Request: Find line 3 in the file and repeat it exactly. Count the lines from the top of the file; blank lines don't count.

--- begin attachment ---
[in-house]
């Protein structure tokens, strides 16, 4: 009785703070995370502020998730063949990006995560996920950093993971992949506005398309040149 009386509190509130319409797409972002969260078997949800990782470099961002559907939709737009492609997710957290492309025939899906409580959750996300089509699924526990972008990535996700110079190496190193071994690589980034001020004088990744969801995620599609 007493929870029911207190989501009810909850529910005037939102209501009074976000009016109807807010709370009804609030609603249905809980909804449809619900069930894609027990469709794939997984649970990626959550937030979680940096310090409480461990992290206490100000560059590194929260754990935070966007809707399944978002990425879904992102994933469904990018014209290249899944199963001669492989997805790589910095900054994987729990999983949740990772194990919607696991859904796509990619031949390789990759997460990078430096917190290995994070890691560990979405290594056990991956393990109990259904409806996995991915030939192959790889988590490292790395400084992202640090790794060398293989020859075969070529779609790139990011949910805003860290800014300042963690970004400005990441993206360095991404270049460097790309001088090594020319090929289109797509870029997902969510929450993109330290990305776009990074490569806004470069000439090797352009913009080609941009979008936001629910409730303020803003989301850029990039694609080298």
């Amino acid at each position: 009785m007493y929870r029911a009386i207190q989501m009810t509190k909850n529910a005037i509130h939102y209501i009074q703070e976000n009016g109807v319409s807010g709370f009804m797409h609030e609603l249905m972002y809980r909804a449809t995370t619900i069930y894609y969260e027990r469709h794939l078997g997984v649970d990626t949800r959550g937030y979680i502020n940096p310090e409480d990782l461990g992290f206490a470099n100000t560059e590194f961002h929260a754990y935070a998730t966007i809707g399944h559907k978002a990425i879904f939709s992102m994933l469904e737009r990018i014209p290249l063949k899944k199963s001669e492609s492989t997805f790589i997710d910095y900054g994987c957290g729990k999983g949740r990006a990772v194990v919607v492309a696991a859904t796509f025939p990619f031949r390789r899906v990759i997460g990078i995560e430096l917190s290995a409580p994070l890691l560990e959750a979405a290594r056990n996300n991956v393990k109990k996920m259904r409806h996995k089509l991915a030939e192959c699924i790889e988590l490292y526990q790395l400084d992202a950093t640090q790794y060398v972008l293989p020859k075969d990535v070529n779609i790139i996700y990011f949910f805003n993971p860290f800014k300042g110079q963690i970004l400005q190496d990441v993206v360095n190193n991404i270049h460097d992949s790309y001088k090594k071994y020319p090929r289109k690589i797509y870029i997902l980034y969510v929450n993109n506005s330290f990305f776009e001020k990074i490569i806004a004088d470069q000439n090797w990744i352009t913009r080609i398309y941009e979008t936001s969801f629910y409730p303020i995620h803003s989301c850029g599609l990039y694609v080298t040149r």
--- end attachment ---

């Amino acid at each position: 009785m007493y929870r029911a009386i207190q989501m009810t509190k909850n529910a005037i509130h939102y209501i009074q703070e976000n009016g109807v319409s807010g709370f009804m797409h609030e609603l249905m972002y809980r909804a449809t995370t619900i069930y894609y969260e027990r469709h794939l078997g997984v649970d990626t949800r959550g937030y979680i502020n940096p310090e409480d990782l461990g992290f206490a470099n100000t560059e590194f961002h929260a754990y935070a998730t966007i809707g399944h559907k978002a990425i879904f939709s992102m994933l469904e737009r990018i014209p290249l063949k899944k199963s001669e492609s492989t997805f790589i997710d910095y900054g994987c957290g729990k999983g949740r990006a990772v194990v919607v492309a696991a859904t796509f025939p990619f031949r390789r899906v990759i997460g990078i995560e430096l917190s290995a409580p994070l890691l560990e959750a979405a290594r056990n996300n991956v393990k109990k996920m259904r409806h996995k089509l991915a030939e192959c699924i790889e988590l490292y526990q790395l400084d992202a950093t640090q790794y060398v972008l293989p020859k075969d990535v070529n779609i790139i996700y990011f949910f805003n993971p860290f800014k300042g110079q963690i970004l400005q190496d990441v993206v360095n190193n991404i270049h460097d992949s790309y001088k090594k071994y020319p090929r289109k690589i797509y870029i997902l980034y969510v929450n993109n506005s330290f990305f776009e001020k990074i490569i806004a004088d470069q000439n090797w990744i352009t913009r080609i398309y941009e979008t936001s969801f629910y409730p303020i995620h803003s989301c850029g599609l990039y694609v080298t040149r």